In addition, more than half of people injured by IEDs show evidence of nerve damage that persists long after the tissue damage has healed and often distant to the site of direct impact. “Basically you can’t feel or move your limb,” Anthony says. “And if you’ve lost a limb and one of the surviving limbs is not useful to you that is a significant problem.”
The cause of these deficits is not known, but the answer may lie with specialised Swann cells which surround nerve fibres as an insulating layer, facilitating fast electrical impulses that are needed for complex movements and walking.
The CBIS recently attracted a grant from charity ‘Find A Better Way,’ which will help to train trauma surgeons in countries where land mines are a real problem to the civilian population. For example when lower leg amputations are necessary it is preferable to salvage the knee because it can better take the load of various prosthetics than say a trimmed thigh bone. That calls for specialist knowledge and techniques.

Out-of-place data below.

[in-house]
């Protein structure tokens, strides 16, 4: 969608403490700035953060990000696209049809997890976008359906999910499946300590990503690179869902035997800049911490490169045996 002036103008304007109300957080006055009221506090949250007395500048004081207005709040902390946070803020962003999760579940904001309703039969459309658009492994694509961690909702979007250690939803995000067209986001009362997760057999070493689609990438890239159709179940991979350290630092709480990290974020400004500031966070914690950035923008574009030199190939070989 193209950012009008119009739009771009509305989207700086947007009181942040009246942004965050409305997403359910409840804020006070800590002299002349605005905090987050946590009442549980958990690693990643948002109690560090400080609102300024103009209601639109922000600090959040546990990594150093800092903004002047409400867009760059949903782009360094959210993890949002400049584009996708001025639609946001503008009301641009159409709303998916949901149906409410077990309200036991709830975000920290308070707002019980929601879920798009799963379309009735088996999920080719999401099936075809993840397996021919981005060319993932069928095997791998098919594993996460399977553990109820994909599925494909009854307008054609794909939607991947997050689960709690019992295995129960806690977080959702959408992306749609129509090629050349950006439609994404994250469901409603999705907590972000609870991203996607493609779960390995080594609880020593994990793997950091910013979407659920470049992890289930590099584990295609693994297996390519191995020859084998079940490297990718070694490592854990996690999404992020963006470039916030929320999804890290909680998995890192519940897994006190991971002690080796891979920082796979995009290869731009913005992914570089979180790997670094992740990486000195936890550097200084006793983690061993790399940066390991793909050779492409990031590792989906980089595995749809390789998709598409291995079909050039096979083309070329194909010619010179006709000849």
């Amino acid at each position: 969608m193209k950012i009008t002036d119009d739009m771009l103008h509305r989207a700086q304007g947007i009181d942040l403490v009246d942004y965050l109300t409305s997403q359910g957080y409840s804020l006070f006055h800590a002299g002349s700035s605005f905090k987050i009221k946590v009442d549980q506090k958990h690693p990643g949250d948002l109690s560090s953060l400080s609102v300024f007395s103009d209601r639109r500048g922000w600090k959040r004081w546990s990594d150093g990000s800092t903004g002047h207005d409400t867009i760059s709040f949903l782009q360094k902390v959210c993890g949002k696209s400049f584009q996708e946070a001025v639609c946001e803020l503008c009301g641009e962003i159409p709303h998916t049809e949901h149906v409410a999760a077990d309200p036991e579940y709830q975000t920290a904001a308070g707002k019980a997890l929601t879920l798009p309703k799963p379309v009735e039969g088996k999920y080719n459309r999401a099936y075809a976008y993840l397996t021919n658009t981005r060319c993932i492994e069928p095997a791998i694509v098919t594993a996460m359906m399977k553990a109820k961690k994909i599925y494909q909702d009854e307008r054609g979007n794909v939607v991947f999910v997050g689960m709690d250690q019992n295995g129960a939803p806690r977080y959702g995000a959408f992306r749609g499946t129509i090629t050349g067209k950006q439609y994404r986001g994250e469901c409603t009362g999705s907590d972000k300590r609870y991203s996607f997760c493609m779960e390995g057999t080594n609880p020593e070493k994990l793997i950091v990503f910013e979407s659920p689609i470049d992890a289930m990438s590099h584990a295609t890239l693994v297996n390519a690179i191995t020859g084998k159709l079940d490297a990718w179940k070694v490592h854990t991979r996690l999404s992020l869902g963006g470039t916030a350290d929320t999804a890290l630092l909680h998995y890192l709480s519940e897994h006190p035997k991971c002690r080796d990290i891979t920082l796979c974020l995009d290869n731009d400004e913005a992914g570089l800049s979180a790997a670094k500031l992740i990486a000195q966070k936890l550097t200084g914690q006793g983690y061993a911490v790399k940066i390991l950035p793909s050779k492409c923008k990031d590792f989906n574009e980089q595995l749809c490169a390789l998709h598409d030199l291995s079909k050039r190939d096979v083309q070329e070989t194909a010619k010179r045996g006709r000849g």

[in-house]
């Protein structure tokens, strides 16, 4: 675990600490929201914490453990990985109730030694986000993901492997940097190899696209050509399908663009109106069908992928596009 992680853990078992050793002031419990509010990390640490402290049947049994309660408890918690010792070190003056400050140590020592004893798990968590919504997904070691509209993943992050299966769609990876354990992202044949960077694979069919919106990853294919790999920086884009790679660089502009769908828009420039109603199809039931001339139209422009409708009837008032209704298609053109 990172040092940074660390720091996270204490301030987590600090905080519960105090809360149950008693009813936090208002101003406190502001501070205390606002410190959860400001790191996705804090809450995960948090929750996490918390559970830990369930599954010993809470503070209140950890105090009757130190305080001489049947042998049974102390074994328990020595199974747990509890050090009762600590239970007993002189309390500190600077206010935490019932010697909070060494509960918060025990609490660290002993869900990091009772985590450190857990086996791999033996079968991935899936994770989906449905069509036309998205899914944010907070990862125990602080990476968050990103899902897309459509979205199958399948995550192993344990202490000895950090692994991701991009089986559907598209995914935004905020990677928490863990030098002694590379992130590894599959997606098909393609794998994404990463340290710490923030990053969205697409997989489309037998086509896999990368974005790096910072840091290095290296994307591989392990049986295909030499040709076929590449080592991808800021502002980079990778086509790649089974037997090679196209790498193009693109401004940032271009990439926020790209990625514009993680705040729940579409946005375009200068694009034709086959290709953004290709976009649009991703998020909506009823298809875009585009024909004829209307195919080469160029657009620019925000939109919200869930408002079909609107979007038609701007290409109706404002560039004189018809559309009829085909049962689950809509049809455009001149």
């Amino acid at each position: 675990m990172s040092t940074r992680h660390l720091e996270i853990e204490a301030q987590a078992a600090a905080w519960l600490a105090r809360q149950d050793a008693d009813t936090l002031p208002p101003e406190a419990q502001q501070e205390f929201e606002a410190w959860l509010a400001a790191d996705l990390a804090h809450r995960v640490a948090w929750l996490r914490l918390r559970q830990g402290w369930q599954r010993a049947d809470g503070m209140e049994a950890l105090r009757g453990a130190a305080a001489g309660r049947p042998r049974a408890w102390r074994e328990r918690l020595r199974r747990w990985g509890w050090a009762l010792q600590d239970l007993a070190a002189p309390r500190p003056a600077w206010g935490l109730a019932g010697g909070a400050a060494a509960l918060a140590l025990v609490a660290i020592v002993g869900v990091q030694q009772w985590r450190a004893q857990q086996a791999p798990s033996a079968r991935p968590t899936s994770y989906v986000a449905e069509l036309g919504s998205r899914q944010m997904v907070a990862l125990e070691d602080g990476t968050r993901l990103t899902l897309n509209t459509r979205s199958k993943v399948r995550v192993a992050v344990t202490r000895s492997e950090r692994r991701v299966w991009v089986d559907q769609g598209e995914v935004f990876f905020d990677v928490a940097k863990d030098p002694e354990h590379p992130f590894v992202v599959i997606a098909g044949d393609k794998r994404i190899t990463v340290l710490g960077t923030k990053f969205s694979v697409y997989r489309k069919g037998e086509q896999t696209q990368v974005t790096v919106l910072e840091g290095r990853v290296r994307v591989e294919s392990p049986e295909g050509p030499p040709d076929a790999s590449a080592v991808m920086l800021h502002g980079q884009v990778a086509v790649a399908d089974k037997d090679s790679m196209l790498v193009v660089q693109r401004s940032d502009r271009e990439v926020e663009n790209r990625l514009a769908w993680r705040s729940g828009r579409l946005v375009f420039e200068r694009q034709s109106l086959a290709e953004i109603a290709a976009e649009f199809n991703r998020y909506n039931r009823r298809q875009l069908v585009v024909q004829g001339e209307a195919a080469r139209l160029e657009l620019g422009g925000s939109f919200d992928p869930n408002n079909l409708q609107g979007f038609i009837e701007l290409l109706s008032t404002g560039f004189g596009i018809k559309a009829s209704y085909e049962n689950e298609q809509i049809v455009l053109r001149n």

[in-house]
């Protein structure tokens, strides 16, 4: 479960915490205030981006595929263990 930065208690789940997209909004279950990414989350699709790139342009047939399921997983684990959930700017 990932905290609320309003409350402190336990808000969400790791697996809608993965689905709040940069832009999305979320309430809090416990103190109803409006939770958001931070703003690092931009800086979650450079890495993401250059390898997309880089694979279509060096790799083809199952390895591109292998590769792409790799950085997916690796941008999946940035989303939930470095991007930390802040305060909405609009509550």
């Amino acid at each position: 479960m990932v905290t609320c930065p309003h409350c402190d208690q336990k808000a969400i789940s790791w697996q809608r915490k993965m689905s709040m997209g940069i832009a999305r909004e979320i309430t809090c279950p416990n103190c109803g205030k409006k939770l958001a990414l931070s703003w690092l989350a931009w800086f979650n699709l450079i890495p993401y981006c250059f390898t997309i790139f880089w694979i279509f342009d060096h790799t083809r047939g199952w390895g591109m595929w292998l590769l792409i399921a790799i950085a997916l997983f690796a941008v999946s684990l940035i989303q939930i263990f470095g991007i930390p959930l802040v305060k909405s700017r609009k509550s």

As Anthony points out, practical solutions of this sort are a very important part of what CBIS is about and the legacy it hopes to leave. Anecdotal evidence suggests that there are perhaps 1000 blast injuries of this type every month around the world through landmines, terrorism or accidents at munitions or fireworks factories.
“Much like the mission statement of the College, which is about research and its application to industry and healthcare, our aim and motivation is to have an effect on blast injuries pretty quickly.”